Roberts said BCSC operates under a “single point of entry” policy at each of the school corporation’s buildings.

“As somebody comes to our building, they should not be able to get in another door except the one that we’ve designated for them to enter, and that’s every building,” Roberts said. “And we have a process to then vet that individual who comes to the building with some exchange of information to get them in and then to even screen them once they are in and badge them.”

Additionally, BCSC officials monitor all external doors and perform “random checks” to verify that they are locked from the outside, Roberts said.

“Every building has a lot of doors,” Roberts said. “…We request that those doors be monitored on a consistent basis and then we will do random checks of doors and just show up at a building and go around to all the doors on the outside, pull on them and see if they’re locked. Because if you pull on one of our doors and it’s not the designated door for somebody to enter, it should be locked. If it’s not, that’s an issue and we address it with the proper people.”

Over the past couple years, BCSC has upgraded all of the internal lock systems for classroom doors, which can be locked from the inside or outside, said BCSC Director of Operations Brett Boezeman.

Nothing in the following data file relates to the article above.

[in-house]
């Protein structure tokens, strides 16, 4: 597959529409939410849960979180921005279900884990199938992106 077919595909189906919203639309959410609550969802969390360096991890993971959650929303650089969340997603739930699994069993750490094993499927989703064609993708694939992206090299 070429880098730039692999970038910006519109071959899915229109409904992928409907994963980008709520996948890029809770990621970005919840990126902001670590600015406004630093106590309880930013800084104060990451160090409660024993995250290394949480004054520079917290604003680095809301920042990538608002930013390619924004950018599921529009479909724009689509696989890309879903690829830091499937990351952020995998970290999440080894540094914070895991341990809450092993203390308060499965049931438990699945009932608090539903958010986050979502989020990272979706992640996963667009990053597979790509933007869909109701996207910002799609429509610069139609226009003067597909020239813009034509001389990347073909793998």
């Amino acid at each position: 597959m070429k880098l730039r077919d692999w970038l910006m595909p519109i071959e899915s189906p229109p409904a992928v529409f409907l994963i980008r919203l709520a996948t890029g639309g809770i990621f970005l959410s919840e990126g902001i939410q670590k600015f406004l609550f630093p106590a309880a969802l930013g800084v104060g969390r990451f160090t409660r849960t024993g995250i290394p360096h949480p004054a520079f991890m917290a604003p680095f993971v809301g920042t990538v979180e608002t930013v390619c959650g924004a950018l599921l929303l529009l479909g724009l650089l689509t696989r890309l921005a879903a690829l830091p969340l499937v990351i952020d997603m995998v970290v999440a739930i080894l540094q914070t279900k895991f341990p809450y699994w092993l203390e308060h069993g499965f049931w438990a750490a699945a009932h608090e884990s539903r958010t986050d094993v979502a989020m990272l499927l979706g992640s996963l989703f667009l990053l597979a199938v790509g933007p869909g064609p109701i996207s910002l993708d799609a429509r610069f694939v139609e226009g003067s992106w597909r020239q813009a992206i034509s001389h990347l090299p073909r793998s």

“(The doors) have visual indicators from the inside,” Boezeman said. “…The adult in the room can quickly look at the lock and visually identify if it’s locked or not based on the indicator without having to fumble for keys and go over and see if it’s locked from the outside.”

Boezeman said “the best practice” is for teachers to keep the classroom door locked from the hallway “at all times.”

However, locked doors aren’t always insurmountable. The gunman who killed 20 children and six adults in 2012 at Sandy Hook Elementary School in Newtown, Connecticut, shot out a window next to the school’s locked entrance doors and opened fire again once he entered, according to wire reports.

Comprehensive approach

Most research backs a more comprehensive approach focused on training educators to spot warning signs in at-risk kids paired with a rigorous safety plan, training for all staff and partnership with law enforcement and other community groups. The policies that BCSC officials outlined this week mirrored such an approach, with officials also highlighting the importance of building relationships of trust with students and offering mental health services.

In 2018, BCSC officials said they hired a consultant to perform outside audit of the school corporation’s safety procedures and buildings following the attack on Marjory Stoneman Douglas High School in Parkland, Florida that left 14 students and three staff members dead and injured many others.

The school corporation hired Paul Timm of Facility Engineering Associates to perform the audit, which included examining if buildings were “as secure as it is appropriate for a school facility,” school grounds, school buses, how children are dropped off at schools, among other things, Roberts said.

“We spent a lot of time just reviewing everything and we feel like what we put in place then is what have been the appropriate things to put in place,” Roberts said. “…Uvalde probably could have said a lot of things about their plan before that situation happened, and they’re saying other things today. So the best thing that we can do is be as prepared as possible.”